Extreme left-wing ideology based on the revolutionary socialist teachings of Marx. Collective ownership and a planned economy. Each should work to their capability and receive according to their needs.
1) what is politics about? why is it so important to study?
2)what characteristics are common to all political ideologies(e.g, communism, anarchism, feminism)?
3) How has political ideologies changed over the past 150 years and what accounts for this change?
4) what are the differences between Marxist and non-Marxist conceptions of ideology?
READ-Heywood,A.(2012) political ideologies: an introduction. 5th edn. Basingstoke: Palgrave Macmillian.( CHAPTER 1-INTRODUCTION:IDEOLOGY AND IDEOLOGIES)
Persuasion in most of these states did not derive from developing a particular ideological claim. For instance, traditional kingships refer to the traditions of the remote past, to ancestral claims and obligations, Marxist states claim that they serve the interests of the workers, while democracies claim to be representing the people. The only claim left to some of these dynasts, e.g. Cesare Borgia, was the appeal to naked power and the ability to coerce their subjects - hence it is easier to rule by fear than love ( Book XVII). Greed was the motivating factor only for the few, necessity was the motivation of the many. In the last three hundred years numerous other claims, including notions of the rule of law, of a social contract, and of the ultimate benefit of the state or the people have been used to help stabilize governments. After 1494, Italy more and more was drawn into the broader political fabric of Europe, and many major powers fought their differences out Italian soil. Politics in Italy during Machiavelli's lifetime were far from normal, either in relation to the Middle Ages or the early modern period. Therefore, Machiavelli's solutions are not really generalizable, nor were his recommendations in the end effective for Renaissance Italy. Italy in turn would only be unified after the legacy of the Napoleonic wars through a mix of nationalism, liberalism and republicanism (which led to a constitutional monarchy) and the effective exclusion of foreign powers. has been over-rated as a guide book for rulers, and at best provided guidance for very particular political environments.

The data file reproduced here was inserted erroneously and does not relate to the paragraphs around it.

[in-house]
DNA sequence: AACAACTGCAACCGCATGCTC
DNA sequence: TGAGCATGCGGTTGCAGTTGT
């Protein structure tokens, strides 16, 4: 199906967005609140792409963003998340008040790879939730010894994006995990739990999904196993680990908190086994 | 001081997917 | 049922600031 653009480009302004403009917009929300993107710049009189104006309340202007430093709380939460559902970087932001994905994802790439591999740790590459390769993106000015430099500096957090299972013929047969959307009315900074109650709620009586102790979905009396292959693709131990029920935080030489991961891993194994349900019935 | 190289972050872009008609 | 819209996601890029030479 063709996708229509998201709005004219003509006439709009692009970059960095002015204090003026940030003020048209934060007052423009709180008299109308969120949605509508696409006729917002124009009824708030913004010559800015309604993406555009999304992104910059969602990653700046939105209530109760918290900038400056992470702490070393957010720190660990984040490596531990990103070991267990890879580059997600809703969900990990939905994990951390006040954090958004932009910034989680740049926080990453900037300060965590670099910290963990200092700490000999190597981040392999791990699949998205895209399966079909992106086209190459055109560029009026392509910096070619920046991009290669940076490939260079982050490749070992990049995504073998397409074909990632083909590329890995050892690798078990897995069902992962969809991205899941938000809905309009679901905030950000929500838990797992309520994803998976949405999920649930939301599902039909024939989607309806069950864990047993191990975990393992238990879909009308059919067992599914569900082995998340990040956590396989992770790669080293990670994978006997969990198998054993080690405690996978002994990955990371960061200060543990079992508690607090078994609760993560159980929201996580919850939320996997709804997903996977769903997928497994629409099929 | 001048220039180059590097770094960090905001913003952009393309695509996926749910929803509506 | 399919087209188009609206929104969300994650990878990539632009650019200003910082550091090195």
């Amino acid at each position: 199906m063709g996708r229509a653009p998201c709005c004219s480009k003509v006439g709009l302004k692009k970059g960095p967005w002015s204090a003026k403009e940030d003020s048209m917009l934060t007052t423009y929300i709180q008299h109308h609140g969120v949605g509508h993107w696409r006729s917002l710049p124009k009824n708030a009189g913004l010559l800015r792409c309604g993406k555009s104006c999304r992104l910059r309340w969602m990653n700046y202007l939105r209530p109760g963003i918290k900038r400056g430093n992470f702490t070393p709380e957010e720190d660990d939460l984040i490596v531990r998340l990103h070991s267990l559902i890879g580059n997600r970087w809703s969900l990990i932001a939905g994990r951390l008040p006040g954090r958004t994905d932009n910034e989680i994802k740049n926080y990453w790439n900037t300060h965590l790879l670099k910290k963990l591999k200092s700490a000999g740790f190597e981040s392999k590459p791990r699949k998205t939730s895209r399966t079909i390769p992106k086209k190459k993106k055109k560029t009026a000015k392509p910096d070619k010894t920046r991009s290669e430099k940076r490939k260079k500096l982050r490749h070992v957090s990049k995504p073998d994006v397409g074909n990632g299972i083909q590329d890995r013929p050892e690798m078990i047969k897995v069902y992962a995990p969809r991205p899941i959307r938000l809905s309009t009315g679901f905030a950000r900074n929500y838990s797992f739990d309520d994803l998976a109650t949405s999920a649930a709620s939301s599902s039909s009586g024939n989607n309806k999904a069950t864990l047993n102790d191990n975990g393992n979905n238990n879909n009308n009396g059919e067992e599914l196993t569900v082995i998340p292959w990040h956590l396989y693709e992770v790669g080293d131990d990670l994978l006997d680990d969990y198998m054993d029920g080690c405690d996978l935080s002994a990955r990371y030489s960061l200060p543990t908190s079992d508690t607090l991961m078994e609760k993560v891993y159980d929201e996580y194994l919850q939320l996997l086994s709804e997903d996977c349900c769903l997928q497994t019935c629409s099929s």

In this section, we will explore some of the main themes of the text of , and make a brief comparison with some of the main strands of 20th century political realism. We can then briefly evaluate certain aspects of this realist tradition.
Machiavelli claims to be accurately describing politics and social relations as he understood them. His method was essentially that of a case-study approach: he would always illustrate his ideas using one example from the ancient world, and one from contemporary 16th century Italian affairs. However, is Machiavelli describing these events as accurately as he claims? Second, are these affairs typical of the period or are they specific and unrepresentative examples?
This notion of the rule of law and a balance of powers are not highly valued in , the work for which Machiavelli is today (in)famous. There are two ways of relating these three political groups of the prince, nobility and people. Usually they are viewed as a potentially stable hierarchy of classes. However, it terms of political alliances, it is quite possible to view them as a wheel in which internal alliances, external interventions (from France, Spain or the Holy Roman Empire), or the use of mercenaries (Condottieri) can bring about a literal revolution. In this system the prince might ally with the people if the nobles get too strong, or use the nobles to crush the people. Likewise, the nobles might ally themselves with the lower estates to remove the Prince. Machiavelli uses both models, depending on the state of affairs under discussion.